Human Services

Supreme Court Sides with Idaho, Blocks Medicaid Lawsuits

On Tuesday, the Supreme Court issued a ruling in Armstrong v. Exceptional Child Center, holding that Medicaid providers cannot sue states to increase reimbursement rates.

In a 5-4 decision that broke along non-ideological lines, the Court ruled that health care providers serving Idaho Medicaid patients could not ask federal courts to force the Gem State to implement reimbursement rate increases negotiated with the federal government. Instead, the court held, such complaints should be addressed by the U.S. Department of Health and Human Services.

Writing on behalf of the majority, Justice Antonin Scalia reversed a ruling from the Ninth Circuit Court of Appeals, holding that while the Supremacy Clause instructs courts to give priority to federal law, it does not provide the ability to sue the state.

Some contend that as a result of the ruling, and without fear of costly lawsuits, many states facing tight budgetary constraints may be more likely to reduce Medicaid provider payments. For example, a 2011 law to cut Medicaid reimbursement fees in the California was blocked by the courts, though subsequently allowed after further litigation. According to California Attorney General Kamala Harris, similar legal complications have cost the state over $1.5 billion since 2008.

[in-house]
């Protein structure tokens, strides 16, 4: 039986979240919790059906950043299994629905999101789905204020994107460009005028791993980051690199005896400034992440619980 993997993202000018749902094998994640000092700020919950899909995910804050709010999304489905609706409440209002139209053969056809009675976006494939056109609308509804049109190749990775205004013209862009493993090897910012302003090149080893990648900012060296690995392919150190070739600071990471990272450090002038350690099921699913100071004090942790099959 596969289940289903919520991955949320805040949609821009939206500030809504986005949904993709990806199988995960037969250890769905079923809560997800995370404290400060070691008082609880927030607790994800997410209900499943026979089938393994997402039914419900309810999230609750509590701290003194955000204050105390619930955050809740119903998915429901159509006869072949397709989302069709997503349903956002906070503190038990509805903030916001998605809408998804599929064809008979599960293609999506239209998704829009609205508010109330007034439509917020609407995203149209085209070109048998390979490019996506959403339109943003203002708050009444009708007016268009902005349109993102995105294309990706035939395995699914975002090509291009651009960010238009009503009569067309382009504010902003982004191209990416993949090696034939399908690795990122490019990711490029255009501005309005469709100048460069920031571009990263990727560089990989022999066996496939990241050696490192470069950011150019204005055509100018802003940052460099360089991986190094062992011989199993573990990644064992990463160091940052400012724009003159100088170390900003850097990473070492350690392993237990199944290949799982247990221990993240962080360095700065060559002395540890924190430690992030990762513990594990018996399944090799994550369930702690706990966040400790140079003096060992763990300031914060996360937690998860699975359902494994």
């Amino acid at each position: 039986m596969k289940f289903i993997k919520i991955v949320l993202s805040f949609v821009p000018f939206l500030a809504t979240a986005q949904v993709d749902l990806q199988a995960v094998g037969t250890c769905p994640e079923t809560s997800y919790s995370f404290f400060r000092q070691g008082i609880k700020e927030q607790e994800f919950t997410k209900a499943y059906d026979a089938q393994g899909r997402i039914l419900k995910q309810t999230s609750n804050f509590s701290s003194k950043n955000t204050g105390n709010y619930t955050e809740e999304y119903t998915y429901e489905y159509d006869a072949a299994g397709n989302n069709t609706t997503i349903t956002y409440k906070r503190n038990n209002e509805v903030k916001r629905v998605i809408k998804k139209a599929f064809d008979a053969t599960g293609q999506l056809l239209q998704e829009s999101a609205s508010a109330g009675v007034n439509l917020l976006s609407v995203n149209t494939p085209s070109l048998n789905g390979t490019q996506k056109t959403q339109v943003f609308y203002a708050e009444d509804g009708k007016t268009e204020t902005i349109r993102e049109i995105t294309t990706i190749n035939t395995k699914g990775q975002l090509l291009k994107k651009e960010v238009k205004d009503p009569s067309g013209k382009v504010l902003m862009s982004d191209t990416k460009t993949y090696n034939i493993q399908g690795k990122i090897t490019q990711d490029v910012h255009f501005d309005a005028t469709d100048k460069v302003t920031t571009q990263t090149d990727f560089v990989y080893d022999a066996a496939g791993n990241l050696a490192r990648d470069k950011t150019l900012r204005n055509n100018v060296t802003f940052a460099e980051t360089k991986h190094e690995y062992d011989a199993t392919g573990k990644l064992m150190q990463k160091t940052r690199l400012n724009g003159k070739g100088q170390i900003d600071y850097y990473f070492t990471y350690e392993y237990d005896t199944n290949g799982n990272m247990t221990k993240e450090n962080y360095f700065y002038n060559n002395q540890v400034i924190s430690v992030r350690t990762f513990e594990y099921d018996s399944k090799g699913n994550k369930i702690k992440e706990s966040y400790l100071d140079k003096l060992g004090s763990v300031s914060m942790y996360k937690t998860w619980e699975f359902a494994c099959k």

Now that the high court has established that Medicaid providers cannot sue states for increased reimbursement, other states may follow suit.

“Health care advocates acknowledged the decision will tilt the legal landscape in future disputes against the industry,” wrote David Siders for The Sacramento Bee. “Exactly how much is unclear.”


In Depth: Human Services

The welfare state is larger than it has ever been in U.S. history. As Americans we spend nearly one trillion dollars a year on federal and state human services programs, yet despite public investment the poverty rate has risen to 15.1 percent. Public assistance is necessary to help those who …

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